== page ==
Professor Colin Dueck argues in Hard Line that dedication to a strong national defense is the most enduring theme of conservative and Republican foreign policy since World War II. In spite of "apparent oscillations between internationalism and isolationism," conservatives have demonstrated "a hawkish and intense American nationalism … committed to building strong national defenses, determined to maintain a free hand for the United States internationally."
There's a reason for this. Though skeptical of government's domestic ambitions, conservatives instinctively understand it has a special role — spelled out in the preamble to the Constitution — "to provide for the common defense." According to a recent poll in 10 battleground congressional districts, 60 percent of likely Republican voters won't accept any cuts to defense and homeland security.
Even fiscal hawks like Rep. Paul D. Ryan, Wisconsin Republican, understand government's unique role in defense. Mr. Ryan agrees there's a lot of waste to cut from the federal budget. But, he argues, "Let's not do so at the expense of our fundamental, primary function of our federal government, which is to secure our national defense … you can't take money from defense to plow it into all this domestic spending." Likely presidential contenders Newt Gingrich and Mitt Romney also fully embrace the Reagan vision of "peace through strength."
So don't assume all conservatives will surrender to "budget hawk"-inspired isolationism.
However, conservatives strongly believe in accountability. They understand we can find savings in logistics and personnel management and compensation reform. Reforming performance logistics alone could save as much as $32 billion a year.
Unfortunately, there are not enough sound savings within defense to fill the defense budget hole. According to the military services, their modernization budgets fall about $50 billion per year short of what's needed to develop essential next-generation equipment. The Congressional Research Service estimates the requirement gap is $30 billion to $40 billion for the Army alone. Naval shipbuilding plans and Air Force aviation plans are similarly underfunded.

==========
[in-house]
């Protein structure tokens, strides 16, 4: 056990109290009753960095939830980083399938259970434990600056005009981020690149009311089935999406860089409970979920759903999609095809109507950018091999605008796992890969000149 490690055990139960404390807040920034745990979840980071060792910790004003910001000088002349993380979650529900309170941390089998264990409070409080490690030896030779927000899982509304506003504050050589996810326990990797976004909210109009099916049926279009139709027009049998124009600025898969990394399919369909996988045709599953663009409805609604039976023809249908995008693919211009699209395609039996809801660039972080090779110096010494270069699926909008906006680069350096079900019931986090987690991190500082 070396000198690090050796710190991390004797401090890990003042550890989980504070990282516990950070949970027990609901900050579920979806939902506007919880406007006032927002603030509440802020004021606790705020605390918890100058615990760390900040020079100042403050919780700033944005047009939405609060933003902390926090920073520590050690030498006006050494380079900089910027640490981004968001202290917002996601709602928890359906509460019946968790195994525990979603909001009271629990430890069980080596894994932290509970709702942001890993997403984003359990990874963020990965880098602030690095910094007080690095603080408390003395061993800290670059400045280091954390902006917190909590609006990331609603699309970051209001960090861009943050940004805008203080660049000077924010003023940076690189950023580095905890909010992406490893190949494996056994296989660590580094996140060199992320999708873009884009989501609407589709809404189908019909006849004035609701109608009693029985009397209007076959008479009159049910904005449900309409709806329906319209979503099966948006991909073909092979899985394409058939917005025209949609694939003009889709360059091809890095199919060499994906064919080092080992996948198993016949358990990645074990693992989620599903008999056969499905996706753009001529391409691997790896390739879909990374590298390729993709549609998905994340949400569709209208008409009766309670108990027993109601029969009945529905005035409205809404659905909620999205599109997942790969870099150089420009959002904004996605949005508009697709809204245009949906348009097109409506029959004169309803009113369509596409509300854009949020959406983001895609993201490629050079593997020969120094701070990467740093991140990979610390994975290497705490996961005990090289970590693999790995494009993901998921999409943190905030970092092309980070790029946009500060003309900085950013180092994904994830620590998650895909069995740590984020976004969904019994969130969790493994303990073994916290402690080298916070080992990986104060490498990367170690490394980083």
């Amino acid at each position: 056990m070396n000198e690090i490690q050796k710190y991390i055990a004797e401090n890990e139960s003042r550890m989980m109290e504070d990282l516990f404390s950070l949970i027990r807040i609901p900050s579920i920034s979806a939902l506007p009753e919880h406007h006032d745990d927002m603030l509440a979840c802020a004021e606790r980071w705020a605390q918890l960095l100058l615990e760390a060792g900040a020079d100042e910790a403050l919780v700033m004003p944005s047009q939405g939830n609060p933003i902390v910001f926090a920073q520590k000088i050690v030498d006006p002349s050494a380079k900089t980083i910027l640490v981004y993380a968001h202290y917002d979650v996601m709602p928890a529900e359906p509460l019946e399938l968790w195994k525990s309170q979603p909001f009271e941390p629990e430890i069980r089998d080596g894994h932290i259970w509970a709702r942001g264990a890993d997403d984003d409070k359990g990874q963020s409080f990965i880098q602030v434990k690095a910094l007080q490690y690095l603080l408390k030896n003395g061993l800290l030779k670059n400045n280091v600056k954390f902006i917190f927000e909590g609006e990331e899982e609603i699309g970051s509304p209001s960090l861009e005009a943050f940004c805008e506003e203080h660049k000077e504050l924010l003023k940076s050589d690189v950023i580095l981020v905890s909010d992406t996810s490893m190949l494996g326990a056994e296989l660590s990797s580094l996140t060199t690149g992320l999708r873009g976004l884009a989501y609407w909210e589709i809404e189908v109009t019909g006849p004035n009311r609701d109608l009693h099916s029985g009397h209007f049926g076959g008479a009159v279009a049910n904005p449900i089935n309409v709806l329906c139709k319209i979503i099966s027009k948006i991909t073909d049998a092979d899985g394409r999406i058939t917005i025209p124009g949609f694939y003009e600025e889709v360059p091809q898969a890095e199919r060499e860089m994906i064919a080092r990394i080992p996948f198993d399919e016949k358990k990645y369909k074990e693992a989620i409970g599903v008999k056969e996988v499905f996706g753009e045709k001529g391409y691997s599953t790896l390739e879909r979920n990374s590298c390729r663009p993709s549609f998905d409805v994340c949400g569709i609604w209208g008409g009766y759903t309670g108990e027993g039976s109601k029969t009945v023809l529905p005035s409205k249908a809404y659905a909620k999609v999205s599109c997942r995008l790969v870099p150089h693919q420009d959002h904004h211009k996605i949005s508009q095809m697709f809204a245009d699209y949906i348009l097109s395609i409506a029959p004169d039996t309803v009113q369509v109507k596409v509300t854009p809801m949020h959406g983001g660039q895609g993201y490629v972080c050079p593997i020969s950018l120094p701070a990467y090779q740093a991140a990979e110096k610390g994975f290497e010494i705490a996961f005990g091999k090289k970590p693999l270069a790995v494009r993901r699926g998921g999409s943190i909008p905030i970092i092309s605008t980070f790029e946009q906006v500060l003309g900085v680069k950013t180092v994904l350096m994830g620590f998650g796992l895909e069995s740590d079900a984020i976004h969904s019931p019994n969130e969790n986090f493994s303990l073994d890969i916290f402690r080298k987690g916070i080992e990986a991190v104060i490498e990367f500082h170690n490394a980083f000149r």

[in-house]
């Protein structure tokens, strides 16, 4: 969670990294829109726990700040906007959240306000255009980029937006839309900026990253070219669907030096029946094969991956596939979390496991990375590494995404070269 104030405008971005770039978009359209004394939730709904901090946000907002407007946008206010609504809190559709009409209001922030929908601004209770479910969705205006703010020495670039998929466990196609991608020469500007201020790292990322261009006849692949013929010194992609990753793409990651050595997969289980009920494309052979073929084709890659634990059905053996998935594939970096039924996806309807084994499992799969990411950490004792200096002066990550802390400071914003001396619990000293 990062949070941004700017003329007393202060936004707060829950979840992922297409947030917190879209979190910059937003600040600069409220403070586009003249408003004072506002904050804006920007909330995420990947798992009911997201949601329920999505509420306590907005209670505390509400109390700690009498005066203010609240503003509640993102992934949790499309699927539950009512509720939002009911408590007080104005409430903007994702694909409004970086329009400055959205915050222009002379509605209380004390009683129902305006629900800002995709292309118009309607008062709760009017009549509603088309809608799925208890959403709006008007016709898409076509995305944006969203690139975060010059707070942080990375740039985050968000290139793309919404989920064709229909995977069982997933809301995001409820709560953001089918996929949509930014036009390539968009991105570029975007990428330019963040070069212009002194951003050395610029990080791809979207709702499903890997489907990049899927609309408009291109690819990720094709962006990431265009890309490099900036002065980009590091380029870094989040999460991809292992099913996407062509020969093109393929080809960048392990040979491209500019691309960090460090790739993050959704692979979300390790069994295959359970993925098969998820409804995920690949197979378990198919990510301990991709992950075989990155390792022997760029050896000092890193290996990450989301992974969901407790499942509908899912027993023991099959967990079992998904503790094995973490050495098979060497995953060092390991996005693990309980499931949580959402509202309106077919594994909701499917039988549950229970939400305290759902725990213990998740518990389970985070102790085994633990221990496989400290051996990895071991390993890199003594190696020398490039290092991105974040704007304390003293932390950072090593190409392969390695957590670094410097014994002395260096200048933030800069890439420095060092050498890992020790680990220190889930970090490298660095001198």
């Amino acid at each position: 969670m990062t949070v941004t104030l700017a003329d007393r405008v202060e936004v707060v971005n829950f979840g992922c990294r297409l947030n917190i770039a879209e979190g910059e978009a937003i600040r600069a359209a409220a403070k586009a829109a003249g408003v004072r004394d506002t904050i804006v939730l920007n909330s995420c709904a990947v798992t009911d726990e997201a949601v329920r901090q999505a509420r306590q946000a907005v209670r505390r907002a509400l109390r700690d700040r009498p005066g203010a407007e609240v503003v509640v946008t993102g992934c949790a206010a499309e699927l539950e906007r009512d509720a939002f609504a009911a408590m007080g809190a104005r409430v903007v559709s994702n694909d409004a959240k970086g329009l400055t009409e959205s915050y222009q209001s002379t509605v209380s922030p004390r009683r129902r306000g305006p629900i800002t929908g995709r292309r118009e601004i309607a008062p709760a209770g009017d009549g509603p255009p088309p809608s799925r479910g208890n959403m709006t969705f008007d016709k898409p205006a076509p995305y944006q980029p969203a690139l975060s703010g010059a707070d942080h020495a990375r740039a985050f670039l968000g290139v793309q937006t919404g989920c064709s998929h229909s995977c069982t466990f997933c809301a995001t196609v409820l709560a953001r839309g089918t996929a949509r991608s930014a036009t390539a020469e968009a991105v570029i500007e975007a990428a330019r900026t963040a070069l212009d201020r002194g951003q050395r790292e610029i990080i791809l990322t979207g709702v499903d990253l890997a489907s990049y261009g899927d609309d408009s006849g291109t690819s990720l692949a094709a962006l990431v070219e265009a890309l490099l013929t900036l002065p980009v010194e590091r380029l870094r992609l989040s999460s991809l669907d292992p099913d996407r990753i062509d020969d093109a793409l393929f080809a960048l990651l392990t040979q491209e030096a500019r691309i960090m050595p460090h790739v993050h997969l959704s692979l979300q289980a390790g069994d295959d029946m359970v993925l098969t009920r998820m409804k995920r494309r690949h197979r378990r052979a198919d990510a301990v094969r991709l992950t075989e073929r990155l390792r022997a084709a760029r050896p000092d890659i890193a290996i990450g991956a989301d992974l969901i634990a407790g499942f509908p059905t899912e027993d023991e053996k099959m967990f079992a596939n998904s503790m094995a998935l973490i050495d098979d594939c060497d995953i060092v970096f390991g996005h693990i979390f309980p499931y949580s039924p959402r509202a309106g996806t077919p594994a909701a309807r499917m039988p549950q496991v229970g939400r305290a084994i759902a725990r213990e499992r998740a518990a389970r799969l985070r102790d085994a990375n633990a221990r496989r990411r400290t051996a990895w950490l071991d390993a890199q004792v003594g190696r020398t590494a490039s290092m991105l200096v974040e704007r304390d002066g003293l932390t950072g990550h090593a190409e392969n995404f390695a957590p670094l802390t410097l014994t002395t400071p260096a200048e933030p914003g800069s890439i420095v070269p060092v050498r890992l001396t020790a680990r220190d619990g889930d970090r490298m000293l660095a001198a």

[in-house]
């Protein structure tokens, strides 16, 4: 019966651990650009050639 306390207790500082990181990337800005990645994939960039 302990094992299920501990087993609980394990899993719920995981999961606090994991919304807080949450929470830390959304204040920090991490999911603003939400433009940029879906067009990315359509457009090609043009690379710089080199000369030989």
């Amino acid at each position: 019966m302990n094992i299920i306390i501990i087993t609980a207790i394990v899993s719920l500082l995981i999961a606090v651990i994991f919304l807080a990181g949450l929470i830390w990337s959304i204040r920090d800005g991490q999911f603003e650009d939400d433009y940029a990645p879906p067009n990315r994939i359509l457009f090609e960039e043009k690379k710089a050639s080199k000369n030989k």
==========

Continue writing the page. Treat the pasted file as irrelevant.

The case for replenishing the defense budget is sound, but conservatives must do a better job of explaining it to the American people.
First, they must explain why defense is different — why its budget shouldn't be on the chopping block along with domestic programs.
One reason is because the Constitution says so. George Washington pushed for a constitutional convention because he saw firsthand how the Articles of Confederation failed the nation in war. We needed better coordination and funding mechanisms. Providing for a better defense became a major driving force for approving the new Constitution and a founding principle of the nation.
Second, conservatives must explain what's happening to the defense budget. What drives our fiscal crisis is not defense expenditures but entitlement spending. It, along with interest on the debt, accounts for more than 65 percent of the federal budget; defense spending claims less than one-fifth. As a percentage of gross domestic product, or GDP, defense spending is near historic lows.
If you think we can afford to spend less today because we are in an age of peace, think again. The military is still fighting in Iraq and Afghanistan, and our nation faces growing threats from terrorists and rogue nations.
Armies and navies not only cost a lot to maintain; they need to be funded and modernized over long periods. We must look ahead many years to determine what forces we need to reduce the risks. We work backward from there to determine how much such forces will cost, with infrastructure and modernization costs built in requiring budget support over many years.
Enemies of long-term military strength include: (1) Weapons and program cancellations, often after billions have been invested in development, and (2) budgetary ups and downs, introducing tremendous instability into long-range military planning, which causes sharp and wasteful increases in weapons costs.
The fact is that having fought two wars for a period of years, our military equipment and forces are wearing out. The average age of our tactical aircraft is 20, bombers nearly 30, and tankers about 45 years old. And yet investment in new weapons has stalled or been cut back.
America needs the best military force in the world. We are a global power with global interests, and the threats are real. Imagine the casualties if we lacked a missile-defense system to knock down a future barrage of Iranian nuclear missiles fired at New York, or the economic consequences if our naval and ground expeditionary forces were insufficient to stop a run on Middle East oil supplies. Consider the global instability if we have "no go" areas in Asia and Europe, for example, because our military becomes too weak to predict victory.
These are the hard realities of national security. Conservatives know we must fix our debt problem. They also know it can't be done safely if we fail to ensure the nation's security.
Kim R. Holmes, a former assistant secretary of state, is a vice president at the Heritage Foundation
First appeared in The Washington Times